At our place, we could see two distinct rainbows, but one definitely stood out from the rest kinda like Jamaica's Usain Bolt did in his sprints over the weekend. I don't think I've ever seen such a dominant runner. 

Yup, that was a Usain Bolt rainbow last night, taking up the eastern sky, far and away the most spectacular rain art I've ever seen. It adds one more item to the list of natural extremes we've witnessed during this strange summer. 

We are thankful for the beauty and the boost to the critter food supply. 

Meanwhile, off in Japan, Annie spent her Monday touring the neighborhoods and the shopping scenes of Tokyo.  She had a geocaching friend to guide her on her travels, and I'm figuring she's about to turn in for the night. 

On her tomorrow, which is still today here, she'll move on to Kyoto where she'll spend a couple of nights.  I have a feeling we'll see a temple or two in her upcoming photos. 

Hers from the neighborhood tour are at the bottom. 

Busy week ahead here.  I talked to my sisters last night, and for all intents and purposes, they're basically starting their new teaching year today----with the official start on Wednesday. 

So, we'll all be into a new routine, not seeing each other much 'cept for Friday nights.  

In my case, I have one story to write, some details to attend to for next week's reunion and probably some yard work, which after yesterday's rain, should once more be a bit satisfying and pleasant.

Better get at it.  Happy Monday. 



















Sunday, August 30, 2015

Still Waiting . . . .


People got really excited and thankful yesterday when they heard rain falling a few times during the afternoon hours. Then it stopped just as many times as it started. 

Maybe this is the big one, I said to Bill while we were both out walking the Lovestead grounds.  I headed to the house so my camera would not get wet. By the time I laid my camera on the kitchen island, the rain had stopped once more.

About two minutes ago, after a dry night, I thought I heard pitter patter so I opened the window up here where I do my computer work.  Sure enough, drops were hitting the tin.

"It started," I yelled down to Bill. 

By the time, I started pecking away at my keys, the pitter patter had once again stopped. Bill told me earlier this morning that there's a 100-percent chance of rain today.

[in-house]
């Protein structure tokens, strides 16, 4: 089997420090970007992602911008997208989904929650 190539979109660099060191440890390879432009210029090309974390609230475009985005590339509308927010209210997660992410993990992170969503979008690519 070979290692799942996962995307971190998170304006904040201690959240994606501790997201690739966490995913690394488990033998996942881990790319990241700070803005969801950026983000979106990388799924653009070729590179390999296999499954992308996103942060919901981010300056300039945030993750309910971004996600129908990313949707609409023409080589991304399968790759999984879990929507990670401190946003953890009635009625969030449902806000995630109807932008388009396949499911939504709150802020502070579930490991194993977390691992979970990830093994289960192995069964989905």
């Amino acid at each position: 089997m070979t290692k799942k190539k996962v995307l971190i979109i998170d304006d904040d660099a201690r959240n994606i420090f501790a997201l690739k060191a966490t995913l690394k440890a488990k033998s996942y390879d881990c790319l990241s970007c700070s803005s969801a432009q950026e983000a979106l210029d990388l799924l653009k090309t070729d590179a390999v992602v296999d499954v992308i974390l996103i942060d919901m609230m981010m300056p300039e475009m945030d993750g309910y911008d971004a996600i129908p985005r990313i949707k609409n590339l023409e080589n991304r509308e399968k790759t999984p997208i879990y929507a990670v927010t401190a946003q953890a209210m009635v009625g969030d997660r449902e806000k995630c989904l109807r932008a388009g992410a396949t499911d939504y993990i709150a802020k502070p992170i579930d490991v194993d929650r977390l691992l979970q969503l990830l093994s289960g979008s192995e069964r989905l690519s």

"It stopped," I yelled to him downstairs.

"Well, that's the 100 percent," he said. 

So far, all the dreams and yearnings for a good downpour here in North Idaho have been drowned out by dry skies and empty clouds. 

We'll see how the day goes.

Yesterday was interesting with all the winds and the dirt and those occasional drops of rain.  I remained in rainy-day mode all day, but something was missing:  the rain. 

I still completed some indoor projects, like cutting up and freezing part of my abundant 'mater crop.  When the winds came, I decided it might be wise to pick the big apples on the little tree. 

Occasionally the pocket knife came out to cut the netting which had protected most of the apples for the past several weeks from none other than the Bambi clan. 

I read this morning on Facebook that I'm not the only mad, disgusted and frustrated flower owner in Selle.  Christa, down Selle Road,  posted comparison pictures of before Bambi came and after Bambi ate all but the stems of her hostas.  

Hostas, like kale and nasturtiums and pansies and geraniums are just not very purty without their leaves.  Poor Christa.  I empathize.

Just like I do with Sally up on Forest Siding and Ruthie out there in Dufort who have all reported the same invasion of their prettyhood. 

It's been a tough summer on the posies, but I've learned in the past several days that those sheets and tarps draped over the plants inside the garden fence do deter. 

The results:  chard is making a swift comeback, baby lettuce is having a chance at maturity and blossoms are popping from the nasturtiums where dozens of blossoms succumbed to the chompers a few nights ago. 

For all who wish to save their flowers, deer do not like sheets or tarps-----just yet anyway. 

My recent retaliation has paid off with a few purty flower pictures this morning.  And, I think it's just downright adorable to have those furry little bumblebees nursing off my marigolds. At least they leave the blossoms in one piece. 

Up with bumblebees; down with Bambi!

In other news, scroll down to the photos from a world far, far away where Annie hoped to take pictures with Precious from atop Mt. Fuji yesterday . . . .